Chest roentgenographic findings that suggest mucoid impaction include predominantly upper lobe segmental bronchial obstruction with involvement of second-order bronchi. Densities may be bilateral, elliptical, rounded or oval, with smooth margins, as noted in the present case. When branching bronchi are impacted they have a “cluster of grapes” or gloved finger appearance. When adjacent bronchi are involved, they produce a V- or Y-shaped density with the apex pointing to the hilum. Air or mucous broncho-grams may be present, and lobar as well as complete lung collapse have been described. The bilateral recurrence of well-circumscribed densities on chest roentgenograms in a patient with asthma is characteristic of ABPA with proximal bronchiectasis.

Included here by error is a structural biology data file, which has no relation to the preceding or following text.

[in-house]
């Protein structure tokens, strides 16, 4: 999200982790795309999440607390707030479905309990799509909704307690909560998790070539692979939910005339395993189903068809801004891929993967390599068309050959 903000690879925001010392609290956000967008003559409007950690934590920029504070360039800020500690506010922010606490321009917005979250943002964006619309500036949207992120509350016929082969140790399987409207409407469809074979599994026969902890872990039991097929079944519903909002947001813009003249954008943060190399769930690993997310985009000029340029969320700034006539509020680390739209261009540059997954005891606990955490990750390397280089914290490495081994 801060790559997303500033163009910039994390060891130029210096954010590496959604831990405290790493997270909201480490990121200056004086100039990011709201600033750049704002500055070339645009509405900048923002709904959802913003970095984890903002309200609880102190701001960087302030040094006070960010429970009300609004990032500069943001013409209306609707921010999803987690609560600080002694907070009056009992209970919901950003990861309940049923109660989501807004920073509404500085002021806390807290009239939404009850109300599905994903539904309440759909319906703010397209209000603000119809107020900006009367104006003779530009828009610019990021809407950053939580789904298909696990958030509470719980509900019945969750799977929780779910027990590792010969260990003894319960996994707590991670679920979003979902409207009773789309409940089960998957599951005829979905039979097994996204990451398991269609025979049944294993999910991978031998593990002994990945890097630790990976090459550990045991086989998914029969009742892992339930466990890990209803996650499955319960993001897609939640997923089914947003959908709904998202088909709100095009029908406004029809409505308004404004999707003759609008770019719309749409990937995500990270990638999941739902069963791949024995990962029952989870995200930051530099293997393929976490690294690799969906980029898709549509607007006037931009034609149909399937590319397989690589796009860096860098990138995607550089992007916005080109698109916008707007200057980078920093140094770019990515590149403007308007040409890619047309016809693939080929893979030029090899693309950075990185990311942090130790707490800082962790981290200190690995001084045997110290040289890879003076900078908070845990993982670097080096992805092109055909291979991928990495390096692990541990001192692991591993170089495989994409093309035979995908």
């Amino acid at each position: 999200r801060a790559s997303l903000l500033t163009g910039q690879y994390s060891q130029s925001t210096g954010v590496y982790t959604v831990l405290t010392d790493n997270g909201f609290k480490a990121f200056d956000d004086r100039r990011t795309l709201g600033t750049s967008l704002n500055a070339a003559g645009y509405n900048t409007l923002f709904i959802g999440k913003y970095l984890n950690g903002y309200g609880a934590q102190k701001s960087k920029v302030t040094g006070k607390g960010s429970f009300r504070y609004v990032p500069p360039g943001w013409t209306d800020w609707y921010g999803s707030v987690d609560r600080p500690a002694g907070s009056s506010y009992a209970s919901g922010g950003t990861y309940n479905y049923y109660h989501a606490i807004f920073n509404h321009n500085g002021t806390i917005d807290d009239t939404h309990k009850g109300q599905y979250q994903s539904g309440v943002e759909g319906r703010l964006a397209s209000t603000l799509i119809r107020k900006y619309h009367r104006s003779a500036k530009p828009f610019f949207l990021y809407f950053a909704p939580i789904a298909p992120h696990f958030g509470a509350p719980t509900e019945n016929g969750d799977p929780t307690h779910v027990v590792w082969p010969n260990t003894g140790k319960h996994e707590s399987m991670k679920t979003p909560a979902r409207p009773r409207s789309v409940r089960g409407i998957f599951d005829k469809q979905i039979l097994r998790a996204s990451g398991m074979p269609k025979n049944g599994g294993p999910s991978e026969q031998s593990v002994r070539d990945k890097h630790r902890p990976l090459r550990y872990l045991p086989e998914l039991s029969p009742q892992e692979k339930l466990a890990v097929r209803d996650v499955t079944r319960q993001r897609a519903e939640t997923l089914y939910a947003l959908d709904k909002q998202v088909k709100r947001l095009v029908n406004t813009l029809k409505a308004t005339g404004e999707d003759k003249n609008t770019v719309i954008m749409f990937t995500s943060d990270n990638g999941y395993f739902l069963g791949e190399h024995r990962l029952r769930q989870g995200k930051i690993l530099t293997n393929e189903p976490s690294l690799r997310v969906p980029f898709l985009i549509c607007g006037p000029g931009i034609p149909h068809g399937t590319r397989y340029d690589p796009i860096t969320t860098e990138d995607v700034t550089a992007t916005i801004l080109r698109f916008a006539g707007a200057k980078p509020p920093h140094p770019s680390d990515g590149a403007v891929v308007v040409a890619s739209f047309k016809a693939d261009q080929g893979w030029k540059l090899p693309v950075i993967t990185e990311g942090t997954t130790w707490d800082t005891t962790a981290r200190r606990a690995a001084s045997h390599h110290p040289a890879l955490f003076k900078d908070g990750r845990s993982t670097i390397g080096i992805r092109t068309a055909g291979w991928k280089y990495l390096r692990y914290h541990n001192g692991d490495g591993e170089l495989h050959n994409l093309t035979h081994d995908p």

While bronchography is the diagnostic study of choice to detect proximal bronchiectasis, it is not without risk, and computed tomography of the chest has been shown to be valuable in excluding bronchiectasis, as demonstrated in this case. Response to bronchodilators without the need for steroids is consistent with the absence of a hypersensitivity reaction to Aspergillus. Recurrent mucoid impaction producing bilateral chest roentgenographic densities may occur in the absence of ABPA. The appropriate clinical presentation along with serologic studies and computed tomography permit the exclusion of ABPA, thus avoiding the need for prolonged therapy with oral corticosteroids.